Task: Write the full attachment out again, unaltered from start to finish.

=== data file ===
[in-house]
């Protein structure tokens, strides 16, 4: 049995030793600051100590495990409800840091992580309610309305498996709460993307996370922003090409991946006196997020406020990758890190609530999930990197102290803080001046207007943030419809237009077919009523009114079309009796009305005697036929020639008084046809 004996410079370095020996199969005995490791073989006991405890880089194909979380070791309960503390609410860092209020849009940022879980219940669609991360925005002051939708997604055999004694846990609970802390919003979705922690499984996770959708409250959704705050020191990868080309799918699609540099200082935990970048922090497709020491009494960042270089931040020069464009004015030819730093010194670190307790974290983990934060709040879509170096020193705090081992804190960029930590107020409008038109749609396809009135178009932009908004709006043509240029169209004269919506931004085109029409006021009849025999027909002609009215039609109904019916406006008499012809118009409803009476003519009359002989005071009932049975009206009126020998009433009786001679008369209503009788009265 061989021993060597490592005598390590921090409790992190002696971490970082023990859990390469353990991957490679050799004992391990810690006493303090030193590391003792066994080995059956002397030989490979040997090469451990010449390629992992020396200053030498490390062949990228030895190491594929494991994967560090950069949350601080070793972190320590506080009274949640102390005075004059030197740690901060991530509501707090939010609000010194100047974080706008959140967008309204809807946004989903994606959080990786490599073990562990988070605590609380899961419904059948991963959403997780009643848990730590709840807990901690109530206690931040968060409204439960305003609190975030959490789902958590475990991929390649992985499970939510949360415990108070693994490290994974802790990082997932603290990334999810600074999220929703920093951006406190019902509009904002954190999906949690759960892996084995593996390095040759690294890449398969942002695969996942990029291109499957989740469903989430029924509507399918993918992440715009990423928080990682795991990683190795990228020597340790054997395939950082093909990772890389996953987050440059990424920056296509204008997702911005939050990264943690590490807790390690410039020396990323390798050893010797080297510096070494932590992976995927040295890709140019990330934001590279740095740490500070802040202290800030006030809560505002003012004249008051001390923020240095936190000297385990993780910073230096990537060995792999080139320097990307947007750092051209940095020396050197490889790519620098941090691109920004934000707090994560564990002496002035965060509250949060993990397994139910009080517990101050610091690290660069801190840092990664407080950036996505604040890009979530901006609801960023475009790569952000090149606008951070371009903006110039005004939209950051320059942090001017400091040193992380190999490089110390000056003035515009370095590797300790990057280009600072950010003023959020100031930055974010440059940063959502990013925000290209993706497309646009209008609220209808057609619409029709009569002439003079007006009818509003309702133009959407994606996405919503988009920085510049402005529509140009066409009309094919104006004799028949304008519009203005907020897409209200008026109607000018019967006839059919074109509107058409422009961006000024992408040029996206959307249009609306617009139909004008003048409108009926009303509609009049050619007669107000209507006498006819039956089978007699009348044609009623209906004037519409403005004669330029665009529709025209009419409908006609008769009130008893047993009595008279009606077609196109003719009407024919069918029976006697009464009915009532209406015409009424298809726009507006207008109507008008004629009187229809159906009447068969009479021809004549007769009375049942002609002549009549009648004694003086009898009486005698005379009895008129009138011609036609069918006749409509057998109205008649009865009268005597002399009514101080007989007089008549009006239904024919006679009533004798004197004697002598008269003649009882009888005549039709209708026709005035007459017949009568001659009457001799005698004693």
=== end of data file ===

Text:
[in-house]
């Protein structure tokens, strides 16, 4: 049995030793600051100590495990409800840091992580309610309305498996709460993307996370922003090409991946006196997020406020990758890190609530999930990197102290803080001046207007943030419809237009077919009523009114079309009796009305005697036929020639008084046809 004996410079370095020996199969005995490791073989006991405890880089194909979380070791309960503390609410860092209020849009940022879980219940669609991360925005002051939708997604055999004694846990609970802390919003979705922690499984996770959708409250959704705050020191990868080309799918699609540099200082935990970048922090497709020491009494960042270089931040020069464009004015030819730093010194670190307790974290983990934060709040879509170096020193705090081992804190960029930590107020409008038109749609396809009135178009932009908004709006043509240029169209004269919506931004085109029409006021009849025999027909002609009215039609109904019916406006008499012809118009409803009476003519009359002989005071009932049975009206009126020998009433009786001679008369209503009788009265 061989021993060597490592005598390590921090409790992190002696971490970082023990859990390469353990991957490679050799004992391990810690006493303090030193590391003792066994080995059956002397030989490979040997090469451990010449390629992992020396200053030498490390062949990228030895190491594929494991994967560090950069949350601080070793972190320590506080009274949640102390005075004059030197740690901060991530509501707090939010609000010194100047974080706008959140967008309204809807946004989903994606959080990786490599073990562990988070605590609380899961419904059948991963959403997780009643848990730590709840807990901690109530206690931040968060409204439960305003609190975030959490789902958590475990991929390649992985499970939510949360415990108070693994490290994974802790990082997932603290990334999810600074999220929703920093951006406190019902509009904002954190999906949690759960892996084995593996390095040759690294890449398969942002695969996942990029291109499957989740469903989430029924509507399918993918992440715009990423928080990682795991990683190795990228020597340790054997395939950082093909990772890389996953987050440059990424920056296509204008997702911005939050990264943690590490807790390690410039020396990323390798050893010797080297510096070494932590992976995927040295890709140019990330934001590279740095740490500070802040202290800030006030809560505002003012004249008051001390923020240095936190000297385990993780910073230096990537060995792999080139320097990307947007750092051209940095020396050197490889790519620098941090691109920004934000707090994560564990002496002035965060509250949060993990397994139910009080517990101050610091690290660069801190840092990664407080950036996505604040890009979530901006609801960023475009790569952000090149606008951070371009903006110039005004939209950051320059942090001017400091040193992380190999490089110390000056003035515009370095590797300790990057280009600072950010003023959020100031930055974010440059940063959502990013925000290209993706497309646009209008609220209808057609619409029709009569002439003079007006009818509003309702133009959407994606996405919503988009920085510049402005529509140009066409009309094919104006004799028949304008519009203005907020897409209200008026109607000018019967006839059919074109509107058409422009961006000024992408040029996206959307249009609306617009139909004008003048409108009926009303509609009049050619007669107000209507006498006819039956089978007699009348044609009623209906004037519409403005004669330029665009529709025209009419409908006609008769009130008893047993009595008279009606077609196109003719009407024919069918029976006697009464009915009532209406015409009424298809726009507006207008109507008008004629009187229809159906009447068969009479021809004549007769009375049942002609002549009549009648004694003086009898009486005698005379009895008129009138011609036609069918006749409509057998109205008649009865009268005597002399009514101080007989007089008549009006239904024919006679009533004798004197004697002598008269003649009882009888005549039709209708026709005035007459017949009568001659009457001799005698004693």